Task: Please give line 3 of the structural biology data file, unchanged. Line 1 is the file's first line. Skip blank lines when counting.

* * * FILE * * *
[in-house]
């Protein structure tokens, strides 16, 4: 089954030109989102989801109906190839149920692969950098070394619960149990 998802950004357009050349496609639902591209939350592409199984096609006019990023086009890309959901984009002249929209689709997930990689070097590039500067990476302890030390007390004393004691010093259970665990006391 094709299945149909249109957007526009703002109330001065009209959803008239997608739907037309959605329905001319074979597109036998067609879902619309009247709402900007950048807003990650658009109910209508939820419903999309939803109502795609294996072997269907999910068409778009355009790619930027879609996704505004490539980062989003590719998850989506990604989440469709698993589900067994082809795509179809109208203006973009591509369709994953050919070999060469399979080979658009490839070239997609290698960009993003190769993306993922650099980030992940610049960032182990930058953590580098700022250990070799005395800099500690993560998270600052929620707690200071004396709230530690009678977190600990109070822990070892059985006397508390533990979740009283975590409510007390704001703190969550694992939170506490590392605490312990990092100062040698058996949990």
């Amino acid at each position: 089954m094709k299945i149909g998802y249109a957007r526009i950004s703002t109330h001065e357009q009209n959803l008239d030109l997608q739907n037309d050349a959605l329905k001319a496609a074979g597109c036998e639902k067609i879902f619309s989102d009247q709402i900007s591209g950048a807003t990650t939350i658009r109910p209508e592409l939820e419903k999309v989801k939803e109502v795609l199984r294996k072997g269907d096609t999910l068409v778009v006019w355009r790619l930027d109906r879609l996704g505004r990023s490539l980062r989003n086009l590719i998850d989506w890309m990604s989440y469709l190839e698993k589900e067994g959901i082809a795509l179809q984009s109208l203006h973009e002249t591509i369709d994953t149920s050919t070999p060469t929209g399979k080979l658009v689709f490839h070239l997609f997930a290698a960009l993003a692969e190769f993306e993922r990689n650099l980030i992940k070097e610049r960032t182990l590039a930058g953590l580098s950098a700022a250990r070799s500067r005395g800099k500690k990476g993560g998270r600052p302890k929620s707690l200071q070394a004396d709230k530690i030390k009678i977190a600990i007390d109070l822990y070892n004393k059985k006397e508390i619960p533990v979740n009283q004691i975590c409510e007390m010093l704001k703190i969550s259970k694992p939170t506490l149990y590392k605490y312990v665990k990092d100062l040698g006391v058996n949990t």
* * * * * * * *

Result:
């Amino acid at each position: 089954m094709k299945i149909g998802y249109a957007r526009i950004s703002t109330h001065e357009q009209n959803l008239d030109l997608q739907n037309d050349a959605l329905k001319a496609a074979g597109c036998e639902k067609i879902f619309s989102d009247q709402i900007s591209g950048a807003t990650t939350i658009r109910p209508e592409l939820e419903k999309v989801k939803e109502v795609l199984r294996k072997g269907d096609t999910l068409v778009v006019w355009r790619l930027d109906r879609l996704g505004r990023s490539l980062r989003n086009l590719i998850d989506w890309m990604s989440y469709l190839e698993k589900e067994g959901i082809a795509l179809q984009s109208l203006h973009e002249t591509i369709d994953t149920s050919t070999p060469t929209g399979k080979l658009v689709f490839h070239l997609f997930a290698a960009l993003a692969e190769f993306e993922r990689n650099l980030i992940k070097e610049r960032t182990l590039a930058g953590l580098s950098a700022a250990r070799s500067r005395g800099k500690k990476g993560g998270r600052p302890k929620s707690l200071q070394a004396d709230k530690i030390k009678i977190a600990i007390d109070l822990y070892n004393k059985k006397e508390i619960p533990v979740n009283q004691i975590c409510e007390m010093l704001k703190i969550s259970k694992p939170t506490l149990y590392k605490y312990v665990k990092d100062l040698g006391v058996n949990t």